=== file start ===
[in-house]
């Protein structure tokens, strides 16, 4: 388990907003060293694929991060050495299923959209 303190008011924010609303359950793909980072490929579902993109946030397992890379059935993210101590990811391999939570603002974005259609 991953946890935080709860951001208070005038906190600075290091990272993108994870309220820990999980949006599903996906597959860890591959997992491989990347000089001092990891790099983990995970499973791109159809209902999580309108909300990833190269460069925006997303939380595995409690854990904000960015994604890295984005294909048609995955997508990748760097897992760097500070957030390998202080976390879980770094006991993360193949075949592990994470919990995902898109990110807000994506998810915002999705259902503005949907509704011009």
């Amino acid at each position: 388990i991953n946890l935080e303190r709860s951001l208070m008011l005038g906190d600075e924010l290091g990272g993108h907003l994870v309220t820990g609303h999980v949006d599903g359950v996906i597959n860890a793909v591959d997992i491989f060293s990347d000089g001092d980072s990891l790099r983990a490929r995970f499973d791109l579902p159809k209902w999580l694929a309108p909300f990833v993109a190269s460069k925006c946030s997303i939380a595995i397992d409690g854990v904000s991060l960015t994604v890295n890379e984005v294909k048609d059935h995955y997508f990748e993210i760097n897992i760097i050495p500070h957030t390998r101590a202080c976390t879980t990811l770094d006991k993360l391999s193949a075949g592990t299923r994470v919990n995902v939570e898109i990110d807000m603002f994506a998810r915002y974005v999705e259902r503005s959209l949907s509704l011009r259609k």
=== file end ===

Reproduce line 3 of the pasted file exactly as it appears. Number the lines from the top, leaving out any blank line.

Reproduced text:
């Amino acid at each position: 388990i991953n946890l935080e303190r709860s951001l208070m008011l005038g906190d600075e924010l290091g990272g993108h907003l994870v309220t820990g609303h999980v949006d599903g359950v996906i597959n860890a793909v591959d997992i491989f060293s990347d000089g001092d980072s990891l790099r983990a490929r995970f499973d791109l579902p159809k209902w999580l694929a309108p909300f990833v993109a190269s460069k925006c946030s997303i939380a595995i397992d409690g854990v904000s991060l960015t994604v890295n890379e984005v294909k048609d059935h995955y997508f990748e993210i760097n897992i760097i050495p500070h957030t390998r101590a202080c976390t879980t990811l770094d006991k993360l391999s193949a075949g592990t299923r994470v919990n995902v939570e898109i990110d807000m603002f994506a998810r915002y974005v999705e259902r503005s959209l949907s509704l011009r259609k």